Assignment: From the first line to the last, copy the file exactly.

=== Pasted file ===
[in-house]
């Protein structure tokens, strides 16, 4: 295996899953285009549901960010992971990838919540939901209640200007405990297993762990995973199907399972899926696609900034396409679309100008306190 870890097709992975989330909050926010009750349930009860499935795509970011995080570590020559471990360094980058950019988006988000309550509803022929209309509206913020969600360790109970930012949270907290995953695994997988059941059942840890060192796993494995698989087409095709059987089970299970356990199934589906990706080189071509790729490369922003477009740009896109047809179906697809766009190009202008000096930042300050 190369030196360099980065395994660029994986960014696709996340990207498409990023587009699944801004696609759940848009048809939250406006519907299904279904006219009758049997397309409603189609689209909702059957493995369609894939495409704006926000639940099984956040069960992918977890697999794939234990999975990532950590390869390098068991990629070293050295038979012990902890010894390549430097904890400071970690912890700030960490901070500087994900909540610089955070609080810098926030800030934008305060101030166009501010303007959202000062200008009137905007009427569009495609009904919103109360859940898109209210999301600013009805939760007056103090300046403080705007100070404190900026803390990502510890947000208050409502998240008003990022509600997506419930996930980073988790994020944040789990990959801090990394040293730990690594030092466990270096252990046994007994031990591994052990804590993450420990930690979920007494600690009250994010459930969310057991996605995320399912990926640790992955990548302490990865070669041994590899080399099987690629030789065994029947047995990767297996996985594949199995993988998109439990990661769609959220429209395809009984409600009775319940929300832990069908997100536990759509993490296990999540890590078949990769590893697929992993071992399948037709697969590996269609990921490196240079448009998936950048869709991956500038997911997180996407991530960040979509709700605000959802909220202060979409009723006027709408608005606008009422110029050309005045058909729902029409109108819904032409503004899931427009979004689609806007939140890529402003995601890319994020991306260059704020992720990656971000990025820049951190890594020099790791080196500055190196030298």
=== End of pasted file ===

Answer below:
[in-house]
């Protein structure tokens, strides 16, 4: 295996899953285009549901960010992971990838919540939901209640200007405990297993762990995973199907399972899926696609900034396409679309100008306190 870890097709992975989330909050926010009750349930009860499935795509970011995080570590020559471990360094980058950019988006988000309550509803022929209309509206913020969600360790109970930012949270907290995953695994997988059941059942840890060192796993494995698989087409095709059987089970299970356990199934589906990706080189071509790729490369922003477009740009896109047809179906697809766009190009202008000096930042300050 190369030196360099980065395994660029994986960014696709996340990207498409990023587009699944801004696609759940848009048809939250406006519907299904279904006219009758049997397309409603189609689209909702059957493995369609894939495409704006926000639940099984956040069960992918977890697999794939234990999975990532950590390869390098068991990629070293050295038979012990902890010894390549430097904890400071970690912890700030960490901070500087994900909540610089955070609080810098926030800030934008305060101030166009501010303007959202000062200008009137905007009427569009495609009904919103109360859940898109209210999301600013009805939760007056103090300046403080705007100070404190900026803390990502510890947000208050409502998240008003990022509600997506419930996930980073988790994020944040789990990959801090990394040293730990690594030092466990270096252990046994007994031990591994052990804590993450420990930690979920007494600690009250994010459930969310057991996605995320399912990926640790992955990548302490990865070669041994590899080399099987690629030789065994029947047995990767297996996985594949199995993988998109439990990661769609959220429209395809009984409600009775319940929300832990069908997100536990759509993490296990999540890590078949990769590893697929992993071992399948037709697969590996269609990921490196240079448009998936950048869709991956500038997911997180996407991530960040979509709700605000959802909220202060979409009723006027709408608005606008009422110029050309005045058909729902029409109108819904032409503004899931427009979004689609806007939140890529402003995601890319994020991306260059704020992720990656971000990025820049951190890594020099790791080196500055190196030298």